Off I marched, bucket in hand, to that new bathtub. Back I trudged to the kitchen, once it was full, to dump it into the sink. Then some trips for rinse water.
It was then that I realized that all other reading needs to be suspended so that I can reread the Little House on the Prairie books, because, my friends, I am living on the frontier in a house only slightly better than their cabin.
OK, that’s an exaggeration. And when I read the note on the shower wall, courtesy of Small Fry’s Crayola bathtub crayons, “Sometimes I feel like I let you down with this house,” I realized that the problem lies in me. This house is just that – a house. We make it our home by the efforts we put in it. Love it or hate it, it’s ours. We might have to cart water to the kitchen to do dishes, but we can revel in the old-fashioned line drying in the summertime, because there’s no Home Owners Association to forbid it. Yeah, I could do this all day – listing what we hate and countering with what we should be thankful for instead. It wouldn’t change the fact, though. We hate this house.
As my mother would say, “Join the club.” Every house – just like every person – has its special features. Some breathe a little too hard and let in the winter gales. Others have a hard time staying quiet and they creak all night long. There are the houses that inspire great works of art, and the houses that serve as refuge for those wandering souls who just need a fleecy blanket and a warm cuppa. There are vacation homes and model homes, and mine is neither.
Whatever romantic notions you have about old farmhouses, I have to say I can’t help sharing them. As long as I don’t have to live them.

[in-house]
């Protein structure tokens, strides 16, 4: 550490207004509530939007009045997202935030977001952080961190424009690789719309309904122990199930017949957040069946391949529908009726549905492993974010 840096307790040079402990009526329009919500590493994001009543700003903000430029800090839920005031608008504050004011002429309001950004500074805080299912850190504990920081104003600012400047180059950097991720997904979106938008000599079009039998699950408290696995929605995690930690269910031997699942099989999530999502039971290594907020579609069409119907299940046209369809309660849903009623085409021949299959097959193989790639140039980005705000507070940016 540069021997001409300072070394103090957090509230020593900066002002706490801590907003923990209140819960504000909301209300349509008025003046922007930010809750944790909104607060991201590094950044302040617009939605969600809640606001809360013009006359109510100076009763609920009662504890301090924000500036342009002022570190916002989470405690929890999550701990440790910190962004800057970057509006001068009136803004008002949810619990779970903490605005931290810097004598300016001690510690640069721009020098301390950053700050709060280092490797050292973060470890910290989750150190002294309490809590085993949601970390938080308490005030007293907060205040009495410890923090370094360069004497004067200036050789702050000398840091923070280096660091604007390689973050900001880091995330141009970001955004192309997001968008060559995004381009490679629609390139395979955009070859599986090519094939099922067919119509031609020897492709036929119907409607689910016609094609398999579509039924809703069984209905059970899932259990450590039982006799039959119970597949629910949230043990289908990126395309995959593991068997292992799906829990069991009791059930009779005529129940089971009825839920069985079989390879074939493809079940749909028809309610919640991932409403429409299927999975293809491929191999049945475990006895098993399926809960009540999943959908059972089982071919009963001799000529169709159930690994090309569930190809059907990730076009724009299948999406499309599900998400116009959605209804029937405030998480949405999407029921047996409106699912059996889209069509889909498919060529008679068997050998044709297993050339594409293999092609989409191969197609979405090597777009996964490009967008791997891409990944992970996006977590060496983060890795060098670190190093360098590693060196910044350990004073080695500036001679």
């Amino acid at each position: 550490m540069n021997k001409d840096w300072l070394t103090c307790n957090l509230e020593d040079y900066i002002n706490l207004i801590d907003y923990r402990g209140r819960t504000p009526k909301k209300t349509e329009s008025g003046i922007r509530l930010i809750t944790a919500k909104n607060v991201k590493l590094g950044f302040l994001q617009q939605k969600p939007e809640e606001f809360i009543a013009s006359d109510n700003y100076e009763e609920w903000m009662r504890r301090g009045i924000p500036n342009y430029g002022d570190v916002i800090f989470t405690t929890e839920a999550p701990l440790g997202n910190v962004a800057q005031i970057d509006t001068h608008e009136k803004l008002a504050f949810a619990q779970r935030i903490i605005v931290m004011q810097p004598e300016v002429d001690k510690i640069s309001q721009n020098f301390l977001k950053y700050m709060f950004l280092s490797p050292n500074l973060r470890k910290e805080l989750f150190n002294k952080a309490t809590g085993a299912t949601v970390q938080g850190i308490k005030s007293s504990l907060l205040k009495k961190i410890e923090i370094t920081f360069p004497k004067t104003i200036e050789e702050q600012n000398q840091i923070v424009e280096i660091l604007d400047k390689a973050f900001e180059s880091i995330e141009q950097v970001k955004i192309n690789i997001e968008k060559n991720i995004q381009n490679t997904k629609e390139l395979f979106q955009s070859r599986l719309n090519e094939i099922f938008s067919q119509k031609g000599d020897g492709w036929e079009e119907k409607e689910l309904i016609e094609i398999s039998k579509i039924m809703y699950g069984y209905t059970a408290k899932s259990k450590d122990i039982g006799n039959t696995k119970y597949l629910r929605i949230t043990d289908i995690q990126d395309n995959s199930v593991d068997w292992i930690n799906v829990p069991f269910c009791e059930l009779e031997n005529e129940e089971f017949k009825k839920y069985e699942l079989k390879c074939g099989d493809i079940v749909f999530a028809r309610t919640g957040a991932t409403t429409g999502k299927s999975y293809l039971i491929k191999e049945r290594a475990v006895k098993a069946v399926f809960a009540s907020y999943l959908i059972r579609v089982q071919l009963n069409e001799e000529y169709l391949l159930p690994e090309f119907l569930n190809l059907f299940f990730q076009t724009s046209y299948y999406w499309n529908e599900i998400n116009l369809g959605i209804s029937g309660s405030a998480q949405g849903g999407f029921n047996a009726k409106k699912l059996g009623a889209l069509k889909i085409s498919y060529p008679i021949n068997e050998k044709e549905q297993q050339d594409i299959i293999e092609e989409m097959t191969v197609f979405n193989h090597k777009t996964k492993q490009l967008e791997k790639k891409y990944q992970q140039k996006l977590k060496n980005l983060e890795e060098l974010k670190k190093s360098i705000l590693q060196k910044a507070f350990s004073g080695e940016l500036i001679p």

And that makes me furrow my brow, dear friend, because I know a lot of Catholics who are that way. Do we have a tendency to be a conditional sort of being, we humans? We’ll love it, IF. We’ll do it, IF. We’ll obey, IF. Is there ever not an IF? Do we ever just trust and listen?
As for me, no. I’m trying, and if doing dishes the old old-fashioned way, carting water across my house and being reminded to pray for those who don’t have the luxury of ANY water is my nudge, then I should be thanking God, not griping about how I hate my house.
Okay, so I should no longer gripe about doing dishes by hand because I’ve not had to carry water to my sink. PTL for that!
Your old farmhouse has more than history, family memories, character, and charm that our new build ever will. I love the warm and cozy feeling I’ve felt when we’ve visited your home. There’s just something about the rustic charm that says “welcome” and “stay a while” more than new homes today.
Even with all that being said, I wouldn’t trade you! I like city life and my dishwasher although the homeowners assocation thing is a pain in the butt especially since I’m on the board!
Our house is only 40 years old, but out hot water heater broke lately, and we were carrying boiling pots of water upstairs to our lovely jacuzzi tub, to share what little hot water we could muster. I tried to talk on the phone once while carrying water, and have a lovely scar on my chest to show for it!
Now we have a new water heater, and I don’t complain much when I have to remember to turn it on 20 minutes before bath time.